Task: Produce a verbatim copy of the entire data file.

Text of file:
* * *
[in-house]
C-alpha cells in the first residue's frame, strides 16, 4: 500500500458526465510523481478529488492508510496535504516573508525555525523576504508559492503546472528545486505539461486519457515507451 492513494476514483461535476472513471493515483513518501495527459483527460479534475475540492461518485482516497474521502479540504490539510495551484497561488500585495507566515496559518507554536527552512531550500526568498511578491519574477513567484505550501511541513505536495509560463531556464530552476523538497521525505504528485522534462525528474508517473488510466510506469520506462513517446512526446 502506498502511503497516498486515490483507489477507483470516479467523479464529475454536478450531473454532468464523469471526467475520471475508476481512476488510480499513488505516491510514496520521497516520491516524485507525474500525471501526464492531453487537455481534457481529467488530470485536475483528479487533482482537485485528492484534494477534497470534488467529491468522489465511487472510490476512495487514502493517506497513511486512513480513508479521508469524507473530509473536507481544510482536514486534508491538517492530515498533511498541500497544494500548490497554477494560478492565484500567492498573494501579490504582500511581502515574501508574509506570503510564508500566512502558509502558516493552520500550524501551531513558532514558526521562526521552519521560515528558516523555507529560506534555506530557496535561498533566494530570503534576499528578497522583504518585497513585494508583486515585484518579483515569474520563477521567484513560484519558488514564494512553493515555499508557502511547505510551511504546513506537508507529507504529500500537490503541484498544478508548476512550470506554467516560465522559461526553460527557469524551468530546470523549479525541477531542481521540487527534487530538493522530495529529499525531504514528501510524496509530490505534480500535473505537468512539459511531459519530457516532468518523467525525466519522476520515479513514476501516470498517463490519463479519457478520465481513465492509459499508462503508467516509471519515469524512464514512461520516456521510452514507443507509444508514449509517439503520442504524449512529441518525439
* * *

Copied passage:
[in-house]
C-alpha cells in the first residue's frame, strides 16, 4: 500500500458526465510523481478529488492508510496535504516573508525555525523576504508559492503546472528545486505539461486519457515507451 492513494476514483461535476472513471493515483513518501495527459483527460479534475475540492461518485482516497474521502479540504490539510495551484497561488500585495507566515496559518507554536527552512531550500526568498511578491519574477513567484505550501511541513505536495509560463531556464530552476523538497521525505504528485522534462525528474508517473488510466510506469520506462513517446512526446 502506498502511503497516498486515490483507489477507483470516479467523479464529475454536478450531473454532468464523469471526467475520471475508476481512476488510480499513488505516491510514496520521497516520491516524485507525474500525471501526464492531453487537455481534457481529467488530470485536475483528479487533482482537485485528492484534494477534497470534488467529491468522489465511487472510490476512495487514502493517506497513511486512513480513508479521508469524507473530509473536507481544510482536514486534508491538517492530515498533511498541500497544494500548490497554477494560478492565484500567492498573494501579490504582500511581502515574501508574509506570503510564508500566512502558509502558516493552520500550524501551531513558532514558526521562526521552519521560515528558516523555507529560506534555506530557496535561498533566494530570503534576499528578497522583504518585497513585494508583486515585484518579483515569474520563477521567484513560484519558488514564494512553493515555499508557502511547505510551511504546513506537508507529507504529500500537490503541484498544478508548476512550470506554467516560465522559461526553460527557469524551468530546470523549479525541477531542481521540487527534487530538493522530495529529499525531504514528501510524496509530490505534480500535473505537468512539459511531459519530457516532468518523467525525466519522476520515479513514476501516470498517463490519463479519457478520465481513465492509459499508462503508467516509471519515469524512464514512461520516456521510452514507443507509444508514449509517439503520442504524449512529441518525439